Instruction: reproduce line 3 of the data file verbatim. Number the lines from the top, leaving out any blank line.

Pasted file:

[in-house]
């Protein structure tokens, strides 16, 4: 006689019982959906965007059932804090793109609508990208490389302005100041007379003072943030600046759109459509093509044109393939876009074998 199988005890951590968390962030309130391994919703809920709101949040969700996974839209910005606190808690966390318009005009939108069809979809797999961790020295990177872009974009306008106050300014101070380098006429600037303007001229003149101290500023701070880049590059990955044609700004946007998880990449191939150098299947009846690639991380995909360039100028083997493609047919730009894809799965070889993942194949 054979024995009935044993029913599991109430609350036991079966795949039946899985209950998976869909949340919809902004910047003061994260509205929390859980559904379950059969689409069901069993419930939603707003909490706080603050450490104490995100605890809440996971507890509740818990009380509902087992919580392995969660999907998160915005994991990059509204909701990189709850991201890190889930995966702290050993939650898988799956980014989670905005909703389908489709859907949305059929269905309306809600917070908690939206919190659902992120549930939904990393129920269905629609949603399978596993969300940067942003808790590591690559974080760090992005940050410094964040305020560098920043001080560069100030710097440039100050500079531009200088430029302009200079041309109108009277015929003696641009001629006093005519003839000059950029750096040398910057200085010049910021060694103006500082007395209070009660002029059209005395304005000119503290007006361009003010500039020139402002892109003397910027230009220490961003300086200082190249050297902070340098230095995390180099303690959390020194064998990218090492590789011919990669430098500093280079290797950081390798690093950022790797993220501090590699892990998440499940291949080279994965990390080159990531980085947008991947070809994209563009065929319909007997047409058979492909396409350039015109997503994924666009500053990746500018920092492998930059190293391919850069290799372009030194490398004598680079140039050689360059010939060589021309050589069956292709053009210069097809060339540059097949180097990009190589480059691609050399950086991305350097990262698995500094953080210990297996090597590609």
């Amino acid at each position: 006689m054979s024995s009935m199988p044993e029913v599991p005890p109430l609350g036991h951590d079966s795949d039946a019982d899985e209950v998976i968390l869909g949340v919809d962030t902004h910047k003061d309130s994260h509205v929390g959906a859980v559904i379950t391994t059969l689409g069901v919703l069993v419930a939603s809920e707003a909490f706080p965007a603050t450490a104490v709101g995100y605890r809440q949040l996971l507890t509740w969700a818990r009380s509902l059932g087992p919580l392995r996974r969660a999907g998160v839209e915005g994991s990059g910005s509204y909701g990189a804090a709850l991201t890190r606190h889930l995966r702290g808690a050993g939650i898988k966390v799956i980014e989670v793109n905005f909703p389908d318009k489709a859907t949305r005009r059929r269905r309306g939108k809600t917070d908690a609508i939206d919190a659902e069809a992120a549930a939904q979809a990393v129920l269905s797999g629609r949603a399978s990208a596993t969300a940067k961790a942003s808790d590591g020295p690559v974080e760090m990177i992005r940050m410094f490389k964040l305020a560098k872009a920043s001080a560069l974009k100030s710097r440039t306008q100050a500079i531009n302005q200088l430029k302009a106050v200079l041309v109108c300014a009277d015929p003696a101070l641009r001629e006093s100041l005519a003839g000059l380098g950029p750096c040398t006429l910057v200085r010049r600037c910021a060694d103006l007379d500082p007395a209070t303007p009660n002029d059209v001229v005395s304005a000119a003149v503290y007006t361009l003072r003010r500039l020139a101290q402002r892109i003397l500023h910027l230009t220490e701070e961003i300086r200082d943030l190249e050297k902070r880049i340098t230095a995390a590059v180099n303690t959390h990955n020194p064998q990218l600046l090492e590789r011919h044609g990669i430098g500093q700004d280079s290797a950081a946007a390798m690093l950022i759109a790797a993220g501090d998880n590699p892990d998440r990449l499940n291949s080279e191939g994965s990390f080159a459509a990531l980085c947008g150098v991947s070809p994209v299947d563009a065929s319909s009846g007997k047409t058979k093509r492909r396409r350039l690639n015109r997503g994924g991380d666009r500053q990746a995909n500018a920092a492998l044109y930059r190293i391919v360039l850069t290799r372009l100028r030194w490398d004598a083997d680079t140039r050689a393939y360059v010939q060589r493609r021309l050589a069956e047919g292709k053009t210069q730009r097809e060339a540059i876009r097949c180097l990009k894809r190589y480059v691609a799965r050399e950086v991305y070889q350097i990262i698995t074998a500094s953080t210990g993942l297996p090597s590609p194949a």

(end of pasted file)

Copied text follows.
């Amino acid at each position: 006689m054979s024995s009935m199988p044993e029913v599991p005890p109430l609350g036991h951590d079966s795949d039946a019982d899985e209950v998976i968390l869909g949340v919809d962030t902004h910047k003061d309130s994260h509205v929390g959906a859980v559904i379950t391994t059969l689409g069901v919703l069993v419930a939603s809920e707003a909490f706080p965007a603050t450490a104490v709101g995100y605890r809440q949040l996971l507890t509740w969700a818990r009380s509902l059932g087992p919580l392995r996974r969660a999907g998160v839209e915005g994991s990059g910005s509204y909701g990189a804090a709850l991201t890190r606190h889930l995966r702290g808690a050993g939650i898988k966390v799956i980014e989670v793109n905005f909703p389908d318009k489709a859907t949305r005009r059929r269905r309306g939108k809600t917070d908690a609508i939206d919190a659902e069809a992120a549930a939904q979809a990393v129920l269905s797999g629609r949603a399978s990208a596993t969300a940067k961790a942003s808790d590591g020295p690559v974080e760090m990177i992005r940050m410094f490389k964040l305020a560098k872009a920043s001080a560069l974009k100030s710097r440039t306008q100050a500079i531009n302005q200088l430029k302009a106050v200079l041309v109108c300014a009277d015929p003696a101070l641009r001629e006093s100041l005519a003839g000059l380098g950029p750096c040398t006429l910057v200085r010049r600037c910021a060694d103006l007379d500082p007395a209070t303007p009660n002029d059209v001229v005395s304005a000119a003149v503290y007006t361009l003072r003010r500039l020139a101290q402002r892109i003397l500023h910027l230009t220490e701070e961003i300086r200082d943030l190249e050297k902070r880049i340098t230095a995390a590059v180099n303690t959390h990955n020194p064998q990218l600046l090492e590789r011919h044609g990669i430098g500093q700004d280079s290797a950081a946007a390798m690093l950022i759109a790797a993220g501090d998880n590699p892990d998440r990449l499940n291949s080279e191939g994965s990390f080159a459509a990531l980085c947008g150098v991947s070809p994209v299947d563009a065929s319909s009846g007997k047409t058979k093509r492909r396409r350039l690639n015109r997503g994924g991380d666009r500053q990746a995909n500018a920092a492998l044109y930059r190293i391919v360039l850069t290799r372009l100028r030194w490398d004598a083997d680079t140039r050689a393939y360059v010939q060589r493609r021309l050589a069956e047919g292709k053009t210069q730009r097809e060339a540059i876009r097949c180097l990009k894809r190589y480059v691609a799965r050399e950086v991305y070889q350097i990262i698995t074998a500094s953080t210990g993942l297996p090597s590609p194949a």